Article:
The PA GOP is attempting to end judicial independence

Zach Murphy, Staff Writer

Republican lawmakers recently introduced a bill in the Pennsylvania General Assembly (House Bill 38) that would amend the state constitution to establish “judicial districts” for the Commonwealth, Superior and Supreme Courts, the three highest courts in the state. Under the current system, Pennsylvania residents elect these judges at a statewide level, i.e. regardless of where either the judge or citizen physically resides in the state. The Republican argument is based on the notion that the judiciary must better represent the geographical diversity of the state. However, this argument is misleading, and is a shameless attempt to curb democracy to favor the Republican Party’s power in the judiciary.

The argument in favor of H.B. 38 implies that state laws change by location; in other words, it effectively claims that state Supreme Court justices would need to reflect geographic diversity, akin to stating Philadelphia, Union, Somerset and Allegheny counties all follow different legal systems and codes at the state level. While local laws do exist, this situation does not concern local laws — it has implications for statewide legal decisions that will affect every citizen, regardless of residency. Creating “judicial districts” as the bill prescribes will give low-population, Republican-leaning counties more legislative power over populous, concentrated, Democratic-leaning ones. Interestingly, the bill itself states that “Unless absolutely necessary, no county, city, incorporated town, borough, township or ward may be divided informing a judicial district.” This means that, unlike political districts, county borders will be respected in the formation of these districts.

The problem with this line of reasoning is it transgresses on the basic principle of the equality of the vote at the state level. The total approximate combined population of Philadelphia, Montgomery, Bucks, Chester, Delaware and Allegheny counties is 5.2 million people; these counties all lean liberal and Democratic, and represent a significant reason why Pennsylvania is considered a battleground state in national elections. If the seven proposed districts are implemented, roughly 40 percent of our state’s population, residing in these few counties, will have a fairly miniscule say in the composition of the state’s judiciary. Even if the Republicans were to divide the state the proposed districts equally, each justice would be tasked with representing around 1.8 million people and, if county borders are respected, these six counties would have the voting power to pick 2.8 justices. Instead of “districting,” let’s call this what it is — gerrymandering.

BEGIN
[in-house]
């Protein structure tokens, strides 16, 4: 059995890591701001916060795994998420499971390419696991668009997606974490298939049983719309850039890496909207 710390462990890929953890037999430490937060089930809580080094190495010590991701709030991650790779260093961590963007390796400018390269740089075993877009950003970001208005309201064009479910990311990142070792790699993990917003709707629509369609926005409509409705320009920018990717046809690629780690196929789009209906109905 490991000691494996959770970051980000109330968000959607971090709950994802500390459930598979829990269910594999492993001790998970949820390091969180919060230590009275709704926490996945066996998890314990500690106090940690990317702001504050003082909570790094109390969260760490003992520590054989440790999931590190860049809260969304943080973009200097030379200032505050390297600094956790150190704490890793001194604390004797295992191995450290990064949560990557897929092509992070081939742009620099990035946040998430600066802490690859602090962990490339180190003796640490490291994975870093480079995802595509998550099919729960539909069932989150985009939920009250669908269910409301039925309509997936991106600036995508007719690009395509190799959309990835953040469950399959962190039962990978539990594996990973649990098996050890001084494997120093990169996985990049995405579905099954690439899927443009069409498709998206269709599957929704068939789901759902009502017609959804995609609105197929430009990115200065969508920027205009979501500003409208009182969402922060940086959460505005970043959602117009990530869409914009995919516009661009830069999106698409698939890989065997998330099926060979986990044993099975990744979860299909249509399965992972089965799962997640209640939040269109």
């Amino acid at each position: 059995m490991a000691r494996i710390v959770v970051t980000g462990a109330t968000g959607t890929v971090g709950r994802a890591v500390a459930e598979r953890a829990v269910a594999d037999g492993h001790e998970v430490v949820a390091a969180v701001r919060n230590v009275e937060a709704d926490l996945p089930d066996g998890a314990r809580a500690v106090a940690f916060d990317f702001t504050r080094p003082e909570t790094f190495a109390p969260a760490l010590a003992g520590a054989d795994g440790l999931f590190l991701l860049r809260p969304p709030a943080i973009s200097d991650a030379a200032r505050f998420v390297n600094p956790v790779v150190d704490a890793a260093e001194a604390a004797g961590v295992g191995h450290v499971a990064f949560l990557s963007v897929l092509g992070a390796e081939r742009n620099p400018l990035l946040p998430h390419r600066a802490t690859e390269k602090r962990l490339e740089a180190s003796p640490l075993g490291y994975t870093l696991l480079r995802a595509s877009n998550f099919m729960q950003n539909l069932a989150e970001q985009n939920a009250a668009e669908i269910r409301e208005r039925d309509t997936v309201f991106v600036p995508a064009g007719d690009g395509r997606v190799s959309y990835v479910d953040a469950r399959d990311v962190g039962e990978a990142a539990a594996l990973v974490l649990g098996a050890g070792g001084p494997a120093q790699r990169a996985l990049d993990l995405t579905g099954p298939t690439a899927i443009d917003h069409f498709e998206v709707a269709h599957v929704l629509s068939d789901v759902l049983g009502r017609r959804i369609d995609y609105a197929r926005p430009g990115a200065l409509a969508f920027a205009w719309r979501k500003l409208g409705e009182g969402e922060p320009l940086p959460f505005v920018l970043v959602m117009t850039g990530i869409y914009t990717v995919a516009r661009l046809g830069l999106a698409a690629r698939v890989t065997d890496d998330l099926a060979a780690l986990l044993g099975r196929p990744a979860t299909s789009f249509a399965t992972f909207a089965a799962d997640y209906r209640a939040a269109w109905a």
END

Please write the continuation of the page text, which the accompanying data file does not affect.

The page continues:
The fallout from H.B. 38, if implemented, would be disastrous for Pennsylvania residents. High-population areas such as the Philadelphia and Pittsburgh will be limited to selecting a disproportionately low number of judges when compared with their rural, low-density counterparts. This would also mean that the judges would have to appeal to the specific politics of a district rather than the whole state, giving rise to the possibility of judges running on more explicitly political platforms. This would betray the essential feature of judicial practice, its ostensibly non-partisan nature. Judges are supposed to uphold the law and constitution, not interpret it according to the political persuasions of a given region. An increasingly politicized judiciary has long been a problem in the United States, and is not limited to the Republican party. It’s time our lawmakers learn that the courts are not another battleground for political skirmishes and policy debate. If either party wants their politics to reign supreme, then they must gain voters and win elections, not shamelessly limit democracy by hijacking the courts.

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